When the Canadian gray wolves were introduced to Idaho in the ’90s, Idahoans were assured that the federal program was necessary to prevent the animal’s extinction. Despite warnings from those who knew the truth about the harm these predators would wreak on the state, the plan went forward.
Today, the predators have more than recovered and their numbers are “well above” the threshold required to keep the animals off the endangered species list.
The Idaho Department of Fish and Game (IFG) has documented at least 108 wolf packs in Idaho containing nearly 800 wolves. There are also at least 20 border packs counted by Montana, Wyoming, and Washington that have territories which cross into Idaho.
At least 33 of the Idaho packs met breeding pair criteria at the end of 2015 which is more than double the federal recovery requirement of 15 breeding pairs.
These IFG numbers may be well below the actual numbers according to Ron Gillett of the Idaho Anti-Wolf Coalition.
Gillett believes the IFG estimate is based upon incorrect data and that field experience shows the number is closer to 4,000. “You cannot manage these animals in any number,” Gillett explained, citing the rugged nature of the terrain and the wolves’ range and mobility as well as their reproduction capacity. IFG claims that Canadian gray wolves maintain strict breeding habits and constantly refer to “mating pairs” that produce one litter of three to six pups each year. But Gillett and others claim that female wolves are having up to two litters of six to 12 pups each year and that the “mating pairs” term is used to curry public support for a program that has gone out of control by romanticizing wolves.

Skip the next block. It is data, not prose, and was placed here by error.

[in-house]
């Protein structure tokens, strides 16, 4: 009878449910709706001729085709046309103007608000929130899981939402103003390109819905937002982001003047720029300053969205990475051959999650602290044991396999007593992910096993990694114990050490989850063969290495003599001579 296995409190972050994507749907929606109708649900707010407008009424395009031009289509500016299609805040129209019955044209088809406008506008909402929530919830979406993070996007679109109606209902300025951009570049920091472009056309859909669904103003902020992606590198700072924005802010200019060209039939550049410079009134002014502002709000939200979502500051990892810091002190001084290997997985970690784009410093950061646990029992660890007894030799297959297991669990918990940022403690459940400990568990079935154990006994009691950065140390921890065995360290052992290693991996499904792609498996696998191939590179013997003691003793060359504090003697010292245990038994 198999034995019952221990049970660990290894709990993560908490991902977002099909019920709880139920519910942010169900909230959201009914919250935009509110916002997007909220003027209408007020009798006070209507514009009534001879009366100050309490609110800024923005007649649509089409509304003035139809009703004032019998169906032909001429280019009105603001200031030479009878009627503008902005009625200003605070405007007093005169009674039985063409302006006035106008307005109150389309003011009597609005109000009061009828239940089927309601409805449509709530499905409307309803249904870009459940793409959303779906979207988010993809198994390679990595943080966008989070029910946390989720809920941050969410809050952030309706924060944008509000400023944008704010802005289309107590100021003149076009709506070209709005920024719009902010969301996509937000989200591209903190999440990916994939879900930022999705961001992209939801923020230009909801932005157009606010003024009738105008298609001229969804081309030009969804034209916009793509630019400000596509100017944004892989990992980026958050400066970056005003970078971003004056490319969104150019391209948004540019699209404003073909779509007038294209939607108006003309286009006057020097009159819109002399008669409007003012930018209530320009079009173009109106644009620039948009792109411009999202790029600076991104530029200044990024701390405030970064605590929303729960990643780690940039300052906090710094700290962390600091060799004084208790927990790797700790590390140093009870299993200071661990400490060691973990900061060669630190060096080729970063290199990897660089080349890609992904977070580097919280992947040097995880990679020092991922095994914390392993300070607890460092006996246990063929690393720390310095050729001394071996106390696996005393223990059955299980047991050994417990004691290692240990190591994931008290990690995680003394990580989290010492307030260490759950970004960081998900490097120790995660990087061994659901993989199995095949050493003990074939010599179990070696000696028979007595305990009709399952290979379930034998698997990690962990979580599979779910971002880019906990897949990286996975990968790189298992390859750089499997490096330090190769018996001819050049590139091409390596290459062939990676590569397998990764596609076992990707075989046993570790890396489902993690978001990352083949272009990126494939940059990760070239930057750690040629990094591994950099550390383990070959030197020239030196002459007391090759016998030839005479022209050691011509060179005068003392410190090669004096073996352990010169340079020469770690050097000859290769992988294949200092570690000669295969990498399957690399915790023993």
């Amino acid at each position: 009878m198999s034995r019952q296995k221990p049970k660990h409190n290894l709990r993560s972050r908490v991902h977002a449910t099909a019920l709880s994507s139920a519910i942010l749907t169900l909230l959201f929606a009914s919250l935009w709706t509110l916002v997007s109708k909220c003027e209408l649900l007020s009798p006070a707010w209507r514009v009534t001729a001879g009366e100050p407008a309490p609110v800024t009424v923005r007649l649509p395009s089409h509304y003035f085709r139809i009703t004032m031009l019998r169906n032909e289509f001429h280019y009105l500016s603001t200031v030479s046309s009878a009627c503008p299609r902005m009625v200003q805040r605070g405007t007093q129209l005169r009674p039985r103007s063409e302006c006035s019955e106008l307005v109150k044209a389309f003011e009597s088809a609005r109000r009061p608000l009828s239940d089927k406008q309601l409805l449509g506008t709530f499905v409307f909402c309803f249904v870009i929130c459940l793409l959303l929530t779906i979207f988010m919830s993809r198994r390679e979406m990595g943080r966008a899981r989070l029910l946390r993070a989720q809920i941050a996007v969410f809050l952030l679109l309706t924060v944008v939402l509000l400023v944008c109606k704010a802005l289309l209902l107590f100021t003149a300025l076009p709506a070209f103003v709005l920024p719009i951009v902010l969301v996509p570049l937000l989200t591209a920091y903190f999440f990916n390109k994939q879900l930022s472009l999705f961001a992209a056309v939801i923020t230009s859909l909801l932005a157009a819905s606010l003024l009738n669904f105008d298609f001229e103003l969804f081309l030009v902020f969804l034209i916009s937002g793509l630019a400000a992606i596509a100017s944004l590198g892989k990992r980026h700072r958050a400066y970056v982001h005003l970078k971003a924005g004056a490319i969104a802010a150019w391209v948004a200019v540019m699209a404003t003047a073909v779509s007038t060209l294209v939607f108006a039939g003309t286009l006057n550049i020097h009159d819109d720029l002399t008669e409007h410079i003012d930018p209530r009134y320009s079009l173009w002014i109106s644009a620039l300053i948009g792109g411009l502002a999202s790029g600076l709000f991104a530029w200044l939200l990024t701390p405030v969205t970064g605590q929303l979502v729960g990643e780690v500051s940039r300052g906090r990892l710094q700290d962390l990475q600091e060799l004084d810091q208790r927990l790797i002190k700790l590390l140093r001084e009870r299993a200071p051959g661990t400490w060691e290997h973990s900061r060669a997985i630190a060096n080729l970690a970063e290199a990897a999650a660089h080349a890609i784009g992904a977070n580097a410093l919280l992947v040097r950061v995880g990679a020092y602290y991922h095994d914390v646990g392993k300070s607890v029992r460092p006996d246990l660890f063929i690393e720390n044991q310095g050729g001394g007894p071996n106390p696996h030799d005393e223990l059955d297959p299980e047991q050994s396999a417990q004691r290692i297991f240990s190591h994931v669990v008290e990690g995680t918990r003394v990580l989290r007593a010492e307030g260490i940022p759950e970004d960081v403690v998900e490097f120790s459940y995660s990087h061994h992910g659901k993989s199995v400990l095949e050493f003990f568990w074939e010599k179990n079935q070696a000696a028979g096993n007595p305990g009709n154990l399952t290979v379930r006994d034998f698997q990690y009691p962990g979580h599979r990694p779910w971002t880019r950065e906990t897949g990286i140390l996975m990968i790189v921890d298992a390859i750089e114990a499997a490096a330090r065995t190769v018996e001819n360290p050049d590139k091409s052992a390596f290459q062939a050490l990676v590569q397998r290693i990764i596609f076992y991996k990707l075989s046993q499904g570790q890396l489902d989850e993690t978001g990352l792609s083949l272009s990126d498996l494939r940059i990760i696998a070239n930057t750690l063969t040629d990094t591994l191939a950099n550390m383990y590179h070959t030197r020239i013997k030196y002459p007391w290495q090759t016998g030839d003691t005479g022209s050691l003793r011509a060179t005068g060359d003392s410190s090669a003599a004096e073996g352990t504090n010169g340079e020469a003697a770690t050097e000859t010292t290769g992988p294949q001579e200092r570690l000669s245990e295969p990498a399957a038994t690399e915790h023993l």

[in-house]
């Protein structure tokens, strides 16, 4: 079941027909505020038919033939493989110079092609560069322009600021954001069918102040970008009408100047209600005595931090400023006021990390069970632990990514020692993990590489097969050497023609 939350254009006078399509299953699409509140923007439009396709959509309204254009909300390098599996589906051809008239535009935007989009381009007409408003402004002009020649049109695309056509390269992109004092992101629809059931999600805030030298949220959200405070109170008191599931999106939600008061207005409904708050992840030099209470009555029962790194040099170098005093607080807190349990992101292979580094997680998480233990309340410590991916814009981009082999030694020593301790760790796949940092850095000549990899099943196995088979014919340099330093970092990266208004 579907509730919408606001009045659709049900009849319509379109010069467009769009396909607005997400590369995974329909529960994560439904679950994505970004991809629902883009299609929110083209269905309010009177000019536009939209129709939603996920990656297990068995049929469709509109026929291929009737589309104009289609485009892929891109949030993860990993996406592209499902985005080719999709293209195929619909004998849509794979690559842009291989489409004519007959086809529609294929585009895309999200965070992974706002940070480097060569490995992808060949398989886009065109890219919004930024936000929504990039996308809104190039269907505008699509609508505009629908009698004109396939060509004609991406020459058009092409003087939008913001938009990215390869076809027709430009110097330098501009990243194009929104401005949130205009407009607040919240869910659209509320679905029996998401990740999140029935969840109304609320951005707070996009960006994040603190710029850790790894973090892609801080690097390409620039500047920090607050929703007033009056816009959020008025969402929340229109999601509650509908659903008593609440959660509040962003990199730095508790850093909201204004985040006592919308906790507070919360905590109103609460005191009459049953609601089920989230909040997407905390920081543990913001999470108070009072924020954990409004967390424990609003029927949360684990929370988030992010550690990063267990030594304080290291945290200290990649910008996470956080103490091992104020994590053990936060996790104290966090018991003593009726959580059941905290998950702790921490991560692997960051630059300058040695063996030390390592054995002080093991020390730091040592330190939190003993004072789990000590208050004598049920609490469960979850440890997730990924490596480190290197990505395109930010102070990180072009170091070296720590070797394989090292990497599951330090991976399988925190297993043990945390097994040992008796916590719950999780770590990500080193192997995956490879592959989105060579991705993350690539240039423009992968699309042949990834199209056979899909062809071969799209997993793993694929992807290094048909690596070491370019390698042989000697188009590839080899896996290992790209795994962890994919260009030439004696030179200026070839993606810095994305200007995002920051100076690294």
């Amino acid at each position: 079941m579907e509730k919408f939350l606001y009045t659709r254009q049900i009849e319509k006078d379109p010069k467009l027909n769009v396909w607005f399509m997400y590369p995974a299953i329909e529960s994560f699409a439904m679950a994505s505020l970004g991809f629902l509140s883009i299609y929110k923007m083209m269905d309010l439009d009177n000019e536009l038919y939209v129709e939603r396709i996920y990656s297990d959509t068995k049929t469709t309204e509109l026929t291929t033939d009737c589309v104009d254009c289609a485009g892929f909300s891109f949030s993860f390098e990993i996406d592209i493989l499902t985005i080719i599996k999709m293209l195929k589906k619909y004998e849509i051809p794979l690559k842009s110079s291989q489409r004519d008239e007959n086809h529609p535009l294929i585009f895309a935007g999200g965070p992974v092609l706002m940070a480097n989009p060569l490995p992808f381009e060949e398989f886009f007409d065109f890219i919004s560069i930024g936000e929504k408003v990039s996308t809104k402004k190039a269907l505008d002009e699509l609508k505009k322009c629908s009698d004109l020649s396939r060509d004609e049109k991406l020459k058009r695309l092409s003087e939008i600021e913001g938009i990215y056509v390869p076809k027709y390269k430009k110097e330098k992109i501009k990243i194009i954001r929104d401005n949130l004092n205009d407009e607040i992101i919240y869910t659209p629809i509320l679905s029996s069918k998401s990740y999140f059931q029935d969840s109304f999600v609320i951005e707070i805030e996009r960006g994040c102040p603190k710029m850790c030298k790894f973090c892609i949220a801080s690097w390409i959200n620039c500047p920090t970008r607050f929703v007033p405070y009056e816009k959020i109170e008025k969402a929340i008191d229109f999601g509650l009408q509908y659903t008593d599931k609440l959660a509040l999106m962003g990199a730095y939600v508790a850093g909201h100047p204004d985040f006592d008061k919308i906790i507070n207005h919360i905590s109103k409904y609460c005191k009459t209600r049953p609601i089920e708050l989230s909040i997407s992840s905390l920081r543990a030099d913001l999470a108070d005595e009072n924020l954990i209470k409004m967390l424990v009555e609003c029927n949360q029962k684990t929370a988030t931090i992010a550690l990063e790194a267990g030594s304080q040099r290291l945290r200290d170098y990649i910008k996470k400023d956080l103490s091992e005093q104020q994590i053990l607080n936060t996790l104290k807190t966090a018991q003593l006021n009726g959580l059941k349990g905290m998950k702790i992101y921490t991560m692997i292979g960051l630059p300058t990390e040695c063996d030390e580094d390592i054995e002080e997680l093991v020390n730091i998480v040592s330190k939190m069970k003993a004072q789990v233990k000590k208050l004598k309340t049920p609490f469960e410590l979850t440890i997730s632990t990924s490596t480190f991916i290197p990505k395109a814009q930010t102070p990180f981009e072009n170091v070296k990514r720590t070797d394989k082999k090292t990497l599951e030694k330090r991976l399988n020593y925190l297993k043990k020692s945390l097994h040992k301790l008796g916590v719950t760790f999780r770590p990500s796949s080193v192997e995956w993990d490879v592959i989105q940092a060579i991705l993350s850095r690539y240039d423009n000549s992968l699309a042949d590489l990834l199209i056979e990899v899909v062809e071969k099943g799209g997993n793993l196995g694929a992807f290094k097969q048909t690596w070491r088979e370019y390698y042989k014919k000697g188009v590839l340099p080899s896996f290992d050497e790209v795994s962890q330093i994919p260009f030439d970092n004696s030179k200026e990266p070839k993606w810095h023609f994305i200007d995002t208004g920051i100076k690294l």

Regardless of their numbers, the fact remains that the Canadian gray wolves are dangerous predators that are endangering wildlife, livestock, and even people.
The introduction of the Canadian gray wolves into the Intermountain West is just one of the many ways in which the federal government’s War on the West has been waged against the lives and livelihoods of those who live there. Until we acknowledge the error of this program and take steps to correct it, the harm will only continue to increase.
NOTE: The Canadian gray wolves which were introduced into Idaho are NOT the smaller, almost dog-sized wolves which once called the state home. The wolves that were brought in by the feds are much larger and far more aggressive than the native wolves.
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